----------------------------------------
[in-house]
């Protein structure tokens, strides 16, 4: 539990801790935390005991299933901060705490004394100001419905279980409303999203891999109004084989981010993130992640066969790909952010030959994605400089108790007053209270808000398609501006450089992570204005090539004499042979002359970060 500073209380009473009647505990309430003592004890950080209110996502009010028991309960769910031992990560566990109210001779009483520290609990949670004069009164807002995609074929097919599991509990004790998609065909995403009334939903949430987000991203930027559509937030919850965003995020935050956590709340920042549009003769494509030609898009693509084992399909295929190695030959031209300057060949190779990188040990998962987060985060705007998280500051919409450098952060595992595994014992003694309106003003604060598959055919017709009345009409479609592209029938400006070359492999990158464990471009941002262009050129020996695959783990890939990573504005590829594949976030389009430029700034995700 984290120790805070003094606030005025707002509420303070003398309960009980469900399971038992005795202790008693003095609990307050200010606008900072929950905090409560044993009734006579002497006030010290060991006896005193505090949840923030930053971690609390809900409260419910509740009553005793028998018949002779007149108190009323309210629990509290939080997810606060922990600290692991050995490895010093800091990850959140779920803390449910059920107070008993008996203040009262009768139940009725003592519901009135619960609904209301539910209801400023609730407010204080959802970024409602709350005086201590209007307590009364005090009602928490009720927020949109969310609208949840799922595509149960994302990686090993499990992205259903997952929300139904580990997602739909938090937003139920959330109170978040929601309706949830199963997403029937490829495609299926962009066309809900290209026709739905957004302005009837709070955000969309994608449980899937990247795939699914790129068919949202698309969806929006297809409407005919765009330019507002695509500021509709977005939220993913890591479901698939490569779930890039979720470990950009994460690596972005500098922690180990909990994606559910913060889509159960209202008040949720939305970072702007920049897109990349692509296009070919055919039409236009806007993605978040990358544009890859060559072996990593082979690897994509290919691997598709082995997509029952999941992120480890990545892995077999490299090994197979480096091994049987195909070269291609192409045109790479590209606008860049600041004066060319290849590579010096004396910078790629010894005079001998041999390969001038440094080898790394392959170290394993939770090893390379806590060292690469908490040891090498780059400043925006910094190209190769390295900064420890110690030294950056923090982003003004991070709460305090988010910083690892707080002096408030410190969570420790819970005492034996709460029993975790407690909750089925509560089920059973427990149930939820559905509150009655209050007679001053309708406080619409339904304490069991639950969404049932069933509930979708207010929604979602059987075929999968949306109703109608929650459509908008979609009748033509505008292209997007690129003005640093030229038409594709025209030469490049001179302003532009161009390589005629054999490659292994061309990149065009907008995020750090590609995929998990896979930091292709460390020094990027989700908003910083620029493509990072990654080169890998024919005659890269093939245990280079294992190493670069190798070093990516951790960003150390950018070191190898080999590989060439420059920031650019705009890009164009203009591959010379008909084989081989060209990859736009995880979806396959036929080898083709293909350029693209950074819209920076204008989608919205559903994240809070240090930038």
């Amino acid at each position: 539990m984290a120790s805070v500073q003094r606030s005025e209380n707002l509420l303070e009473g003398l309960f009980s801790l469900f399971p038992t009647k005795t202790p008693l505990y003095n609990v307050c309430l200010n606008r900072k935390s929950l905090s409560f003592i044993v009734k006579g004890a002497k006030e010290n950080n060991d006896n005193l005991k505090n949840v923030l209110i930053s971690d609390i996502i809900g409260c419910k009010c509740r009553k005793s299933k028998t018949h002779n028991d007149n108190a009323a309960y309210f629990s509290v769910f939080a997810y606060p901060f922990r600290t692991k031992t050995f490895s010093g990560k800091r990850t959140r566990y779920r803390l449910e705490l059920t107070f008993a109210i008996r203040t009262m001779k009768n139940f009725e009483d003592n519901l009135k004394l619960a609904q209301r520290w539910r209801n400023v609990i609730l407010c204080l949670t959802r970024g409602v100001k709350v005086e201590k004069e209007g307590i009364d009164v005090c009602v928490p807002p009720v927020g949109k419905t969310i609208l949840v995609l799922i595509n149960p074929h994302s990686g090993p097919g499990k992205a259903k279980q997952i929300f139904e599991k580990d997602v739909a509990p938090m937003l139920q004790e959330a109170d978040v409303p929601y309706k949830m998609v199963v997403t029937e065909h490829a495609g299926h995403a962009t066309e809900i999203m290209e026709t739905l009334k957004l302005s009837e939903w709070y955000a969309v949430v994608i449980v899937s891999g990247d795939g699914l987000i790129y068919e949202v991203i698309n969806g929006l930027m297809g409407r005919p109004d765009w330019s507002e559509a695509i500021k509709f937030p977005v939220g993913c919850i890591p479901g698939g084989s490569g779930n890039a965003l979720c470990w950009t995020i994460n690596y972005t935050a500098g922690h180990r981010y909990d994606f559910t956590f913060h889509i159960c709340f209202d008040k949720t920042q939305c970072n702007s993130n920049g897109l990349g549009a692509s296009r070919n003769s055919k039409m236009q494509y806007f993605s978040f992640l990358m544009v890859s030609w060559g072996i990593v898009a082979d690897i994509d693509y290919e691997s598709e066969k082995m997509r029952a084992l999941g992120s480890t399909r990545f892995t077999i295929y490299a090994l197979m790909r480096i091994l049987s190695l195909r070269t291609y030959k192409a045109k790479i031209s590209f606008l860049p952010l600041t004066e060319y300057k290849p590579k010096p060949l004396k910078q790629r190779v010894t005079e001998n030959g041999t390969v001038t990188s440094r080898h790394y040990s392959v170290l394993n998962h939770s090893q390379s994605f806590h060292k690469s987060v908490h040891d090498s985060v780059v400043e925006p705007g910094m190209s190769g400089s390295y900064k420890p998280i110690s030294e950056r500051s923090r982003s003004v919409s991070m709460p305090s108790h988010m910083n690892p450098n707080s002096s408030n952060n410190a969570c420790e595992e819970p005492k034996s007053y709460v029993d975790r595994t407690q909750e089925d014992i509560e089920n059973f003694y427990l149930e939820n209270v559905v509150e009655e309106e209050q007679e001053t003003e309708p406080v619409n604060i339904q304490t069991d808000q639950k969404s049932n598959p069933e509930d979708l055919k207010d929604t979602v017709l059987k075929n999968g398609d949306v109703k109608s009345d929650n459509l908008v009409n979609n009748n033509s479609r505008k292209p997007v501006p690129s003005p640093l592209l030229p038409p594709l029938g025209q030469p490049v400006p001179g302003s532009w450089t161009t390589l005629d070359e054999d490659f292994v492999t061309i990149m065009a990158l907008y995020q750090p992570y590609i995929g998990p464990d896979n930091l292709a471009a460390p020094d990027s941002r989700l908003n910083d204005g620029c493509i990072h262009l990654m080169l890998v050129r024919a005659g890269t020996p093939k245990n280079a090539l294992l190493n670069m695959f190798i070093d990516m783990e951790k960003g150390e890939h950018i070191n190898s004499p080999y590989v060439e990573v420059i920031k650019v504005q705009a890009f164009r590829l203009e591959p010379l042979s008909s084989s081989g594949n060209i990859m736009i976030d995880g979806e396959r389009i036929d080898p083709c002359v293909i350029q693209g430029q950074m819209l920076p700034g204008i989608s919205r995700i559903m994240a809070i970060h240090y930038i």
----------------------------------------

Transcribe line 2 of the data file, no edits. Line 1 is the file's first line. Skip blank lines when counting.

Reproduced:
């Protein structure tokens, strides 16, 4: 539990801790935390005991299933901060705490004394100001419905279980409303999203891999109004084989981010993130992640066969790909952010030959994605400089108790007053209270808000398609501006450089992570204005090539004499042979002359970060 500073209380009473009647505990309430003592004890950080209110996502009010028991309960769910031992990560566990109210001779009483520290609990949670004069009164807002995609074929097919599991509990004790998609065909995403009334939903949430987000991203930027559509937030919850965003995020935050956590709340920042549009003769494509030609898009693509084992399909295929190695030959031209300057060949190779990188040990998962987060985060705007998280500051919409450098952060595992595994014992003694309106003003604060598959055919017709009345009409479609592209029938400006070359492999990158464990471009941002262009050129020996695959783990890939990573504005590829594949976030389009430029700034995700 984290120790805070003094606030005025707002509420303070003398309960009980469900399971038992005795202790008693003095609990307050200010606008900072929950905090409560044993009734006579002497006030010290060991006896005193505090949840923030930053971690609390809900409260419910509740009553005793028998018949002779007149108190009323309210629990509290939080997810606060922990600290692991050995490895010093800091990850959140779920803390449910059920107070008993008996203040009262009768139940009725003592519901009135619960609904209301539910209801400023609730407010204080959802970024409602709350005086201590209007307590009364005090009602928490009720927020949109969310609208949840799922595509149960994302990686090993499990992205259903997952929300139904580990997602739909938090937003139920959330109170978040929601309706949830199963997403029937490829495609299926962009066309809900290209026709739905957004302005009837709070955000969309994608449980899937990247795939699914790129068919949202698309969806929006297809409407005919765009330019507002695509500021509709977005939220993913890591479901698939490569779930890039979720470990950009994460690596972005500098922690180990909990994606559910913060889509159960209202008040949720939305970072702007920049897109990349692509296009070919055919039409236009806007993605978040990358544009890859060559072996990593082979690897994509290919691997598709082995997509029952999941992120480890990545892995077999490299090994197979480096091994049987195909070269291609192409045109790479590209606008860049600041004066060319290849590579010096004396910078790629010894005079001998041999390969001038440094080898790394392959170290394993939770090893390379806590060292690469908490040891090498780059400043925006910094190209190769390295900064420890110690030294950056923090982003003004991070709460305090988010910083690892707080002096408030410190969570420790819970005492034996709460029993975790407690909750089925509560089920059973427990149930939820559905509150009655209050007679001053309708406080619409339904304490069991639950969404049932069933509930979708207010929604979602059987075929999968949306109703109608929650459509908008979609009748033509505008292209997007690129003005640093030229038409594709025209030469490049001179302003532009161009390589005629054999490659292994061309990149065009907008995020750090590609995929998990896979930091292709460390020094990027989700908003910083620029493509990072990654080169890998024919005659890269093939245990280079294992190493670069190798070093990516951790960003150390950018070191190898080999590989060439420059920031650019705009890009164009203009591959010379008909084989081989060209990859736009995880979806396959036929080898083709293909350029693209950074819209920076204008989608919205559903994240809070240090930038």